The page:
4. The Manny V. Pangilinan-supported Philippine basketball team known as Smart Gilas plays well and consistent enough to earn an elusive berth to the 2020 London Olympics
To many, it remains close to “Mission Impossible: even if Cleveland Cavaliers star Jordan Clarkson and Barangay Ginebra resident import Justin Brownlee get the chance to wear the natural colors.
But we can dream, can’t we?
5. New sports heroes in billiards, bowling, boxing, chess, golf, shooting, swimming, tennis and track and field.
For decades, we’ve all heard a lot about the heroics of Efren ‘Bata’ Reyes, Paeng Nepomuceno, Manny Pacquiao, Eugene Torre, Frankie Minoza, Nathaniel “Tac” Padilla, Eric Buhain, Cecil Mamiit and Lydia de Vega-Mercado.
Everybody loves a hero, but isn’t it about time that our over-staying but under-achieving sports leaders give us new heroes to cheer and love in the coming years.
In 2018, we saw the rise of weighting superstar Hidilyn Diaz, skateboard sensation Margielyn Didal and golf queen Yuka Sazo.
But we want more. We deserve more.
6. The PBA, Asia's first play-for-pay league, regains its status as the country's No. 1 source of entertainment.
In the not-so-distant past, basketball fans trooped to the Big Dome to watch exciting and action-packed basketball games as only the PBA can provide.
It’s a little bit different nowadays.
The lines are longer in Ja-Dine, Liz-Quen and Kat-Niel shows and Sarah Geronimo concerts. Even the latest Vic Sotto Maine Mendoza and Vice Ganda blockbuster movies draw more crowds at the popular Gateway Malls.
In the past, there were too many exciting, action-packed games that attracted hordes of dans. Now, there don’t seem to be enough. Let’s hope PBA commissioner Willie Marcial can continue to work his magic, put a little fun back in the game and turn things around.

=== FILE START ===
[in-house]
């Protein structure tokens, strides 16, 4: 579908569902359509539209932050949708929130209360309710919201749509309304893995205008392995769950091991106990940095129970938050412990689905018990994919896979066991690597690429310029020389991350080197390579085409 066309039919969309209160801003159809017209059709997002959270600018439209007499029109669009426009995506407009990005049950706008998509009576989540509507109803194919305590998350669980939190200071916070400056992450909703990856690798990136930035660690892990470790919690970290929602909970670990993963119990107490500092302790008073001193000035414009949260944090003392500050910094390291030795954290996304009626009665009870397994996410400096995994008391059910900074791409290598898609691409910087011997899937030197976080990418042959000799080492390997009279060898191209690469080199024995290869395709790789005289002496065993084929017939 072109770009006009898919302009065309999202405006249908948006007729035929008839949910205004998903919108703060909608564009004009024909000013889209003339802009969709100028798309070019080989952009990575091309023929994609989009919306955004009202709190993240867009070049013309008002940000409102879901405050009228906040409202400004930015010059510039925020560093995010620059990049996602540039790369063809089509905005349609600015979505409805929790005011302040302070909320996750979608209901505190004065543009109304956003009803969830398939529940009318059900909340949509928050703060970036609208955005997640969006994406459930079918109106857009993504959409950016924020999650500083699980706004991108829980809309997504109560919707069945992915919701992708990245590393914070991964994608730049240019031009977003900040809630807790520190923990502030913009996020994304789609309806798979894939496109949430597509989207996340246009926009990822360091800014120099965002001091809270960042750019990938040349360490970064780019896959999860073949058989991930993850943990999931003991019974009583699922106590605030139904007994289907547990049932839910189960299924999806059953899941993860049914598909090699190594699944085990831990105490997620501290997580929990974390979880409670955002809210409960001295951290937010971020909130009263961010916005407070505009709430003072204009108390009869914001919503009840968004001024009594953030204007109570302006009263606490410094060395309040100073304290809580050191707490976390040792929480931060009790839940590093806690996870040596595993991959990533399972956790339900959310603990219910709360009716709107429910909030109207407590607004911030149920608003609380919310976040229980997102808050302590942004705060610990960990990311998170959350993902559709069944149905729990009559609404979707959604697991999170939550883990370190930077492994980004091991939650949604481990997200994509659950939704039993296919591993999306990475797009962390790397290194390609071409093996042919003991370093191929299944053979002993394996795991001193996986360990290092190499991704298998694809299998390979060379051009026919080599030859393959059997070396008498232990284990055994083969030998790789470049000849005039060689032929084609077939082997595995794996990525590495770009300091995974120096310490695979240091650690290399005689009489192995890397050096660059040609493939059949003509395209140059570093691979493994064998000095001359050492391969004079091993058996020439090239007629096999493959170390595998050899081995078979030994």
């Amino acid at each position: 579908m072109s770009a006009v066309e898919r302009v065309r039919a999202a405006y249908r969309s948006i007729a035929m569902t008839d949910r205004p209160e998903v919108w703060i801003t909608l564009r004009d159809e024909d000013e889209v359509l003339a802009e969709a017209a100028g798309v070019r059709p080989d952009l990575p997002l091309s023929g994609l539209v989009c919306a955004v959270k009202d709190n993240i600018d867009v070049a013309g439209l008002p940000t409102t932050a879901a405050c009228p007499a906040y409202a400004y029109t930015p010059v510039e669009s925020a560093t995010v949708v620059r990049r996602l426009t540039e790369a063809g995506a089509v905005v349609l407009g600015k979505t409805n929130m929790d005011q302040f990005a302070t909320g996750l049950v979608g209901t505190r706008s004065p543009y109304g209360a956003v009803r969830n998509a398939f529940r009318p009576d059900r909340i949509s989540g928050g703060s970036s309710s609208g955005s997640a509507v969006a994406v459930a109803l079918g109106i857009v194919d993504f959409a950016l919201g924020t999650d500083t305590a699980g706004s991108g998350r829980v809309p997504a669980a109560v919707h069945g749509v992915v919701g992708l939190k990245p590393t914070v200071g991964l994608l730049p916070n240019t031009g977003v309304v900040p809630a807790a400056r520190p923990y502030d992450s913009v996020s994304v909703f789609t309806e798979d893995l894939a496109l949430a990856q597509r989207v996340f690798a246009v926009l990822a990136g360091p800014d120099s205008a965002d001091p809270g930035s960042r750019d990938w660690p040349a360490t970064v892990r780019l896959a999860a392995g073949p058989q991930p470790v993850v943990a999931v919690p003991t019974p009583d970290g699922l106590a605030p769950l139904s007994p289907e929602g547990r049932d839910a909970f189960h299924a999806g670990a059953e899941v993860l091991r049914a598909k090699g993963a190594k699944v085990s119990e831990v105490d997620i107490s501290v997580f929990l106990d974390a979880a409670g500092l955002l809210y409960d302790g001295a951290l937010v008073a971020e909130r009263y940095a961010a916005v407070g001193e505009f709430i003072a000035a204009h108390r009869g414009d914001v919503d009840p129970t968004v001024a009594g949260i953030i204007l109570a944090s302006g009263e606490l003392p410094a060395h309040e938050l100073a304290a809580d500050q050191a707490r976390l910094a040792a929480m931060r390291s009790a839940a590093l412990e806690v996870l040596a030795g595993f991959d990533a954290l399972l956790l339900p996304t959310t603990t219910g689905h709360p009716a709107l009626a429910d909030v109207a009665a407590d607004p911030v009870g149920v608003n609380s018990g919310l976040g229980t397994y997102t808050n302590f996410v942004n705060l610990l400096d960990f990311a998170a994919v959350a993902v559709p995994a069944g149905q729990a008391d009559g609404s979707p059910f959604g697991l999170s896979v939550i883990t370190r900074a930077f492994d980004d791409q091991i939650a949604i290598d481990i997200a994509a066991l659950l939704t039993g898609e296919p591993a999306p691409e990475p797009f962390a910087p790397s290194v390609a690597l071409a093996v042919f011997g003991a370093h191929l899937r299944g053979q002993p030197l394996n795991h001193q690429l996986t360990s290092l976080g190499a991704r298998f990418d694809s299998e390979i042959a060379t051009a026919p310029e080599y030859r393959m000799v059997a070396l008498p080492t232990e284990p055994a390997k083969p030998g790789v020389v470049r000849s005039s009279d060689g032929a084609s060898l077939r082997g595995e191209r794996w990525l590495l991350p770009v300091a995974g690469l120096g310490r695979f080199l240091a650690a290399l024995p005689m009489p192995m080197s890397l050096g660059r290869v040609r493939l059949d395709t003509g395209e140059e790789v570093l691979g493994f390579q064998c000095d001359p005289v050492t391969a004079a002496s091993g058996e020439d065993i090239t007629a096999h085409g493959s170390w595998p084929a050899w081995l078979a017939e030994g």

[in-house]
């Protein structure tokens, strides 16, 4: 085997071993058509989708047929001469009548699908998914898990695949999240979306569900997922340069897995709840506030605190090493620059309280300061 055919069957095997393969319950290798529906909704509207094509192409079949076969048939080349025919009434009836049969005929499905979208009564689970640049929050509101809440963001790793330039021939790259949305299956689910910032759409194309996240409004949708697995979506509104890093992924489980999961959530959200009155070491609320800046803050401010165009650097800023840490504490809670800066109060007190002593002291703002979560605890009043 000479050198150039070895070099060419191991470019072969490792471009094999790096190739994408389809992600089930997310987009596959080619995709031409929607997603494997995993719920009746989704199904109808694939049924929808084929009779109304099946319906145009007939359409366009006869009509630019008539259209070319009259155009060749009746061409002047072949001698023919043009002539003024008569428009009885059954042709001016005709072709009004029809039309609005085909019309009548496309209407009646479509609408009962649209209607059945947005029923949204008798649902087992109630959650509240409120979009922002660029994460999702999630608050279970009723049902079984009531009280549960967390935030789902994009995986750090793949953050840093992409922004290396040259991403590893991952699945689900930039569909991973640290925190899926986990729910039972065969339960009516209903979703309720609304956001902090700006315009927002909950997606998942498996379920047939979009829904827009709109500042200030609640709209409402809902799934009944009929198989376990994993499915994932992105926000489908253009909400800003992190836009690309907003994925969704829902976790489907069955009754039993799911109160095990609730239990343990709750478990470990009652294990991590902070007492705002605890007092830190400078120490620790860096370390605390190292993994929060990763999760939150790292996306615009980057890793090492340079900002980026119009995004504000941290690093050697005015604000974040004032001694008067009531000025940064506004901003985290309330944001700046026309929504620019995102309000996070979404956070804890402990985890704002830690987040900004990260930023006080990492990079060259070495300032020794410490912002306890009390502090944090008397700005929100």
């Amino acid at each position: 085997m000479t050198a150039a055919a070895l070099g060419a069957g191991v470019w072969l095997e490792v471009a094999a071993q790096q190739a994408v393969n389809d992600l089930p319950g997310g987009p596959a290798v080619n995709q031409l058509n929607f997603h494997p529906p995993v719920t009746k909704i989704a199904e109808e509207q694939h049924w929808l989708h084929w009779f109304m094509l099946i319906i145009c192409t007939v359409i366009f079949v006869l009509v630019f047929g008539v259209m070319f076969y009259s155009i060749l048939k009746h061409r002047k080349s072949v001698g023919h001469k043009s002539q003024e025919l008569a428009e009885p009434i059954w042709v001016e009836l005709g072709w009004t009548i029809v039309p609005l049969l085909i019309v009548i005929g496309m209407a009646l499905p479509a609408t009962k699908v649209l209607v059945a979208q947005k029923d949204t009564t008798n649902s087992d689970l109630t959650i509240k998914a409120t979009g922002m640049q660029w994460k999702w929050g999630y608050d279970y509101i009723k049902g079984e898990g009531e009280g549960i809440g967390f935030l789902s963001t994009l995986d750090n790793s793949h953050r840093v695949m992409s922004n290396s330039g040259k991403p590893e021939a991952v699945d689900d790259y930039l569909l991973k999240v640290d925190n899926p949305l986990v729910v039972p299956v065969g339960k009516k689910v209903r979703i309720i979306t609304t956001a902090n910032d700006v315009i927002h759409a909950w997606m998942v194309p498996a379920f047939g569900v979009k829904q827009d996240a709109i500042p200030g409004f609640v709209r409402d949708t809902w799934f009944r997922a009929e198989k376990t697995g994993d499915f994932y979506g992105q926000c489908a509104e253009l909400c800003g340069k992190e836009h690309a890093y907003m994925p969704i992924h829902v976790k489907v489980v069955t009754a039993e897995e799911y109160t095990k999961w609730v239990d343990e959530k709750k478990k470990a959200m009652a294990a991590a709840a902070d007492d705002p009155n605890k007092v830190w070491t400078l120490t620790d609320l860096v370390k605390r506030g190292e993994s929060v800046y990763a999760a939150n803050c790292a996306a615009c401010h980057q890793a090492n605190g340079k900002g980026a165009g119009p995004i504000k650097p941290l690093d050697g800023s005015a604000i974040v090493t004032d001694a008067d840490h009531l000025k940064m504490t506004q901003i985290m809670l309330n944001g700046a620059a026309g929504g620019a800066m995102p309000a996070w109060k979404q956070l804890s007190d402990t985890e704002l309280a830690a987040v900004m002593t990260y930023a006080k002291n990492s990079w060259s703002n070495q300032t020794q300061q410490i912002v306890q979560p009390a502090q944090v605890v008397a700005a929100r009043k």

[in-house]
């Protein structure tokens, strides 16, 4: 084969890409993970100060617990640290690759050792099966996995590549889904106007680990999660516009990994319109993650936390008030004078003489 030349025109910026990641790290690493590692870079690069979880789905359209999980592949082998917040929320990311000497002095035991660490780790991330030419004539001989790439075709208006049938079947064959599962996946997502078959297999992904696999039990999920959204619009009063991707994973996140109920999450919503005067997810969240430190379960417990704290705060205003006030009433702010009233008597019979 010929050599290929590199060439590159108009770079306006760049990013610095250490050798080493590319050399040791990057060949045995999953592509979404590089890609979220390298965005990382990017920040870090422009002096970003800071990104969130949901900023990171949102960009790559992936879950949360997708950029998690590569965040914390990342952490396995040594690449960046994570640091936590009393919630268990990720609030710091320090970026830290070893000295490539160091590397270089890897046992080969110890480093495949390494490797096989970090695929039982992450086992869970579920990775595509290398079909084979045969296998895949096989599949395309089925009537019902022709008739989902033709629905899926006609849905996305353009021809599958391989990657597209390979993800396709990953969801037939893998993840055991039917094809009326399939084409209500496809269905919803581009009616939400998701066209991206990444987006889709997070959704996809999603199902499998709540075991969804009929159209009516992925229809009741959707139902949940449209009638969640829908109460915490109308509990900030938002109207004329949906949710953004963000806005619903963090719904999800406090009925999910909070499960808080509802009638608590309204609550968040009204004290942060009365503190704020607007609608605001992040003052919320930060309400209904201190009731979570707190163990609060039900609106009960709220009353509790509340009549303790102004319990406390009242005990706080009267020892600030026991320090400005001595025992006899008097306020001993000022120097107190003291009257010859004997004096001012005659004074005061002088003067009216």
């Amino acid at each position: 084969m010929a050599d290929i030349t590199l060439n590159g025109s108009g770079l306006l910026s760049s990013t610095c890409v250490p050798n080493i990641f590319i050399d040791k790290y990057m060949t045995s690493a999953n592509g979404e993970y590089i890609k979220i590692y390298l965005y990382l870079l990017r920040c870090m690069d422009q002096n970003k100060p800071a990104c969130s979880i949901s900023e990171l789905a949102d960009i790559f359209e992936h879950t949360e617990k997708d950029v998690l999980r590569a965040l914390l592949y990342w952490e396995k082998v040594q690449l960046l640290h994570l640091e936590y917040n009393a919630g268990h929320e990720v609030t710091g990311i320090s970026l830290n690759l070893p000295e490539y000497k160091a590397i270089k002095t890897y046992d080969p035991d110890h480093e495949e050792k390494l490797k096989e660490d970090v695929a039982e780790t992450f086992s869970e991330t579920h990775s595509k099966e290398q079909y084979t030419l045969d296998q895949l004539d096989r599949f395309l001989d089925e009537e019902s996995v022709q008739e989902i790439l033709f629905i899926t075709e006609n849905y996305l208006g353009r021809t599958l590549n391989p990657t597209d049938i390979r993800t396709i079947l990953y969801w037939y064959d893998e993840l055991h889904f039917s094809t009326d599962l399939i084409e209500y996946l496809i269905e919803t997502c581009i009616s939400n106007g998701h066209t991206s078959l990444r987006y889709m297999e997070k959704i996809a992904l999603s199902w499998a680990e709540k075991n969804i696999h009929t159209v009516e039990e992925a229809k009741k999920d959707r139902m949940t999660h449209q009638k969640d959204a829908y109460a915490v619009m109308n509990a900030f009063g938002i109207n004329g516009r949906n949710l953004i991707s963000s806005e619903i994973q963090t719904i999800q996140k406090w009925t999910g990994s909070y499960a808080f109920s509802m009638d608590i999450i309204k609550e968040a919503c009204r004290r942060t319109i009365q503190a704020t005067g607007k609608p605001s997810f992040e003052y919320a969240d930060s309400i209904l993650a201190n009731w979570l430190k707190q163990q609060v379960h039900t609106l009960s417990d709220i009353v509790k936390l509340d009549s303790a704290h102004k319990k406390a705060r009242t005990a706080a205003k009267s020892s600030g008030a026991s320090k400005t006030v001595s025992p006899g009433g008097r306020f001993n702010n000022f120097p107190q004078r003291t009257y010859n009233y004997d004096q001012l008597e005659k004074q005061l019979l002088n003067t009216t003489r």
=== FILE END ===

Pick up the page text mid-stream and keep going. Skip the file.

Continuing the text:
7. Filipino-first policy in the UAAP, NCAA, NAASCU and other collegiate leagues.
It's a case of more is not merrier.
In the UAAP, NCAA NAASCU and even ICBL, more and more and more foreign players from as far as Cameroon, Nigeria and Benin are being brought in to the country by top universities and colleges to bolster their chances of winning the coveted trophy.
La Salle had Cameroonian workhorse Ben Mbala when it captured the UAAP championship with a two-game sweep over arch-rival Ateneo. Later, both Ateneo and University of the Philippines proved unstoppable with dominant foreign players.6-9 Chibueze Ikeh and 6-8 Bright Akhuetie.
San Beda College had Cameroonian Arnaud Noah when it bagged a record 20th NCAA crown by beating Arellano University and Donald Tankoua when it swept Lyceum of the Philippines in the past two seasonsm
Whatever happened to our Filipino-first policy?
OK, dear. These are only some of the things we’ d like to see in 2019. More of the good, less of the bad.
Your turn now. What would you like to see in sports in the coming year.
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NOTES -- Happy birthday to my youngest brother Christopher Andaya, who will celebrate on Dec. 31 in Riyadh, KSA.
A blessed New Year to all.